Welcoming a pet into your home (and your budget)

Canada Life - May 01, 2021
Before welcoming an animal into your home and heart, take some time to make sure you also have room in your budget
Woman and her dog playing on the floor

It’s not hard to see the appeal of a pet – who wouldn’t want a furry, feathered or scaly friend to love you unconditionally? And while they can be expensive, most pet parents will say they’re worth it. Before welcoming an animal into your home and heart, take some time to make sure you also have room in your budget. Caring for a creature whose life depends on you is a big responsibility. If times get tough, you want to make sure money worries aren’t affecting decisions about your pet’s wellbeing. 

Over your pet’s lifetime, you’ll have a few startup costs, ongoing costs and possible emergency costs. If you’re considering a cat or a dog, be prepared to spend thousands each year. The Ontario Veterinary Medical Association estimates the annual cost of owning a dog at $3,242 and $2,083 for a cat.1

Create a list of estimated costs for items within these three categories. It might seem overwhelming, but once you’ve prepared a workable budget you can focus on the joys of adoption without the stress.

1. Starting out on the right foot (paw)

Your pet’s adoption fee is the most obvious first cost. For a dog or cat, this could be under $200 or it could cost thousands if you’re after a special breed. 

  • Tip: Consider adopting from a shelter or rescue organization. You’ll help change the life of a pet in need. Reputable rescues can help you find a perfect match.

Make sure to find out what’s included in the adoption fee. Vaccinations and spaying or neutering may be included but if not, you’ll need to make arrangements. You’ll also need supplies for your pet’s new home. Depending on the animal, you may need items such as a bed, crate or cage, carrier, leash, scratching post, litter box, food bowl and toys. 

2. Living their best life

You’ll also need to budget for ongoing expenses like food and regular check-ups at the vet. Feeding your pet high-quality food can help them stay healthy. Talk to your vet and do your research, and keep in mind you may have to switch foods at a later stage in life.

Consider your lifestyle. How much time do you spend at home? Do you work long hours or are you regularly on the road? Include costs of looking after your pet while you’re away, like a pet sitter or kennel fees.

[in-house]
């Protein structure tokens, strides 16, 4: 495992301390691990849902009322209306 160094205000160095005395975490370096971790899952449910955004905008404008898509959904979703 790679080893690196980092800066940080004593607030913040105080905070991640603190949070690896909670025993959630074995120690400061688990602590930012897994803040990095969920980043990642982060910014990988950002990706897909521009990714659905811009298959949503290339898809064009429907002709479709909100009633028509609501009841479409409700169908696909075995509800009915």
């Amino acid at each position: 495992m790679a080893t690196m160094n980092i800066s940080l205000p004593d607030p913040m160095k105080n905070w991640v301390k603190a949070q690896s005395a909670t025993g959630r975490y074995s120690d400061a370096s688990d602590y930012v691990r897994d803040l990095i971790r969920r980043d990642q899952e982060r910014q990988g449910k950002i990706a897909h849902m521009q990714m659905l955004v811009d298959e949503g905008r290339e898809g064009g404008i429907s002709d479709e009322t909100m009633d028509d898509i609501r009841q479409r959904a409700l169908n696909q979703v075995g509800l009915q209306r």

If you’re adopting a dog, be prepared for them to need a lot of exercise – you may need to hire a dog walker if you’re not available. You may also decide to enroll in obedience classes. Some breeds may need regular grooming. And be prepared to replace the occasional household item during your pet’s rambunctious years.

3. Preparing for the unexpected

While you hope it never happens, you also need to prepare for the worst. Your pet may have a health scare that requires costly diagnostics or even surgery. Take a look at the lists from Catster and Dogster magazines to understand the most common emergency visits for cats and dogs. There may come a time where you need to have several thousand dollars available to save your beloved companion’s life. It will be emotionally stressful, but if you’re prepared you can avoid the additional financial stress. Whether you opt for pet insurance or self-insure, make sure funds are available to help you in unexpected and urgent situations.

What did you wish you knew before adopting?

Pet owners share stories about costs they weren’t fully prepared for:

“This is Khloe. She's a Saint Bernese. Although I received her as a birthday gift, I wish I knew not only what the cost of food was going to be, but the grooming costs! She has so much hair. Another big one is the boarding cost that someone might not think about. Not too many people have their hand up to babysit a dog this large.”

- Lori D. 

“This is Sandman. He is 9 years old. I've always had cats, but never a male. I wish I had done a bit a research on health issues specific to male cats. Males are prone to crystals forming in their bladders which is incredibly painful for them and can result in costly surgeries and sometimes death. If I had researched, I would've known to feed him higher quality food to prevent the crystals. Luckily, I caught Sandman's crystals early and it resulted in a few days at the animal hospital, some medication, a crazy vet bill, and a life-long prescription diet. He's been crystal free for 4 years now! He also never misses a Teams meeting.”

- Sara C. 

“Aside from the usual vet bills, another unexpected cost was home improvements! Once, when we went on vacation, even though we left our dogs with a house sitter, our golden retriever ate through the drywall at the front door, all the way to the studs! When we returned, we had to hire someone to fix the wall – but, we love them.”

- Amy G. owner of Marley (L) and Murphy (R)

Alternatives to adoption

Don’t fret if pet ownership doesn’t work for your current financial situation. There are still many ways to bring an animal into your life. Volunteer at a shelter or become a foster pet parent. You could also offer dog walking or pet sitting services in your neighbourhood. There are so many animals in need and many ways to help. It’s also a terrific way to experience different types of animals to consider as a future pet. 

Finally, if now’s not the right time for a pet but you know you’ll want one in the future, work out a budget and start saving now. Animals often have a way of finding their way into our lives at just the right moment. 

Ready to adopt? I can help you fit pet costs into your financial security plan. Contact me today to set up some time.